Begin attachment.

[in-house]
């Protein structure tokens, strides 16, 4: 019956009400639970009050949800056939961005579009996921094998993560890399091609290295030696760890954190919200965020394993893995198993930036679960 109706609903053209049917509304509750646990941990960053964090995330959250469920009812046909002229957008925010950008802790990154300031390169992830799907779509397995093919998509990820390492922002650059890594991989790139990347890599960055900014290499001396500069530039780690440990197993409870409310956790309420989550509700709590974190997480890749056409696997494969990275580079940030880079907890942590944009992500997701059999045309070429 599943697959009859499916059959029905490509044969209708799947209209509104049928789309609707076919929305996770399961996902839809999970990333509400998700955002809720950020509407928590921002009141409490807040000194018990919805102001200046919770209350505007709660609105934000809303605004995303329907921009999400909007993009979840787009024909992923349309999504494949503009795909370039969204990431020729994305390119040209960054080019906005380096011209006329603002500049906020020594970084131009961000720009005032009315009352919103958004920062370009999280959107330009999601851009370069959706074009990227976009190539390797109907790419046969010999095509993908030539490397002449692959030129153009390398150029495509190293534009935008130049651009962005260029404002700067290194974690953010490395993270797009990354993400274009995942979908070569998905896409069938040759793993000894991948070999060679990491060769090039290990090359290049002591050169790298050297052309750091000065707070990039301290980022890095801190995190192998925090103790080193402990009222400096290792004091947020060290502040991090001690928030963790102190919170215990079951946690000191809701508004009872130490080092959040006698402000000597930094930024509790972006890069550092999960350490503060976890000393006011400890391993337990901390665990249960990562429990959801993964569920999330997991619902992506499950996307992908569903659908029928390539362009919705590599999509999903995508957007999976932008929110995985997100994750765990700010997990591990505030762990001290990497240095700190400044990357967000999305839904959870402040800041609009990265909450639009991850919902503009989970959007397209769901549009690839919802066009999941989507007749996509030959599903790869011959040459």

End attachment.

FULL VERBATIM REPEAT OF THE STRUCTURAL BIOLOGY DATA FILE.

[in-house]
């Protein structure tokens, strides 16, 4: 019956009400639970009050949800056939961005579009996921094998993560890399091609290295030696760890954190919200965020394993893995198993930036679960 109706609903053209049917509304509750646990941990960053964090995330959250469920009812046909002229957008925010950008802790990154300031390169992830799907779509397995093919998509990820390492922002650059890594991989790139990347890599960055900014290499001396500069530039780690440990197993409870409310956790309420989550509700709590974190997480890749056409696997494969990275580079940030880079907890942590944009992500997701059999045309070429 599943697959009859499916059959029905490509044969209708799947209209509104049928789309609707076919929305996770399961996902839809999970990333509400998700955002809720950020509407928590921002009141409490807040000194018990919805102001200046919770209350505007709660609105934000809303605004995303329907921009999400909007993009979840787009024909992923349309999504494949503009795909370039969204990431020729994305390119040209960054080019906005380096011209006329603002500049906020020594970084131009961000720009005032009315009352919103958004920062370009999280959107330009999601851009370069959706074009990227976009190539390797109907790419046969010999095509993908030539490397002449692959030129153009390398150029495509190293534009935008130049651009962005260029404002700067290194974690953010490395993270797009990354993400274009995942979908070569998905896409069938040759793993000894991948070999060679990491060769090039290990090359290049002591050169790298050297052309750091000065707070990039301290980022890095801190995190192998925090103790080193402990009222400096290792004091947020060290502040991090001690928030963790102190919170215990079951946690000191809701508004009872130490080092959040006698402000000597930094930024509790972006890069550092999960350490503060976890000393006011400890391993337990901390665990249960990562429990959801993964569920999330997991619902992506499950996307992908569903659908029928390539362009919705590599999509999903995508957007999976932008929110995985997100994750765990700010997990591990505030762990001290990497240095700190400044990357967000999305839904959870402040800041609009990265909450639009991850919902503009989970959007397209769901549009690839919802066009999941989507007749996509030959599903790869011959040459």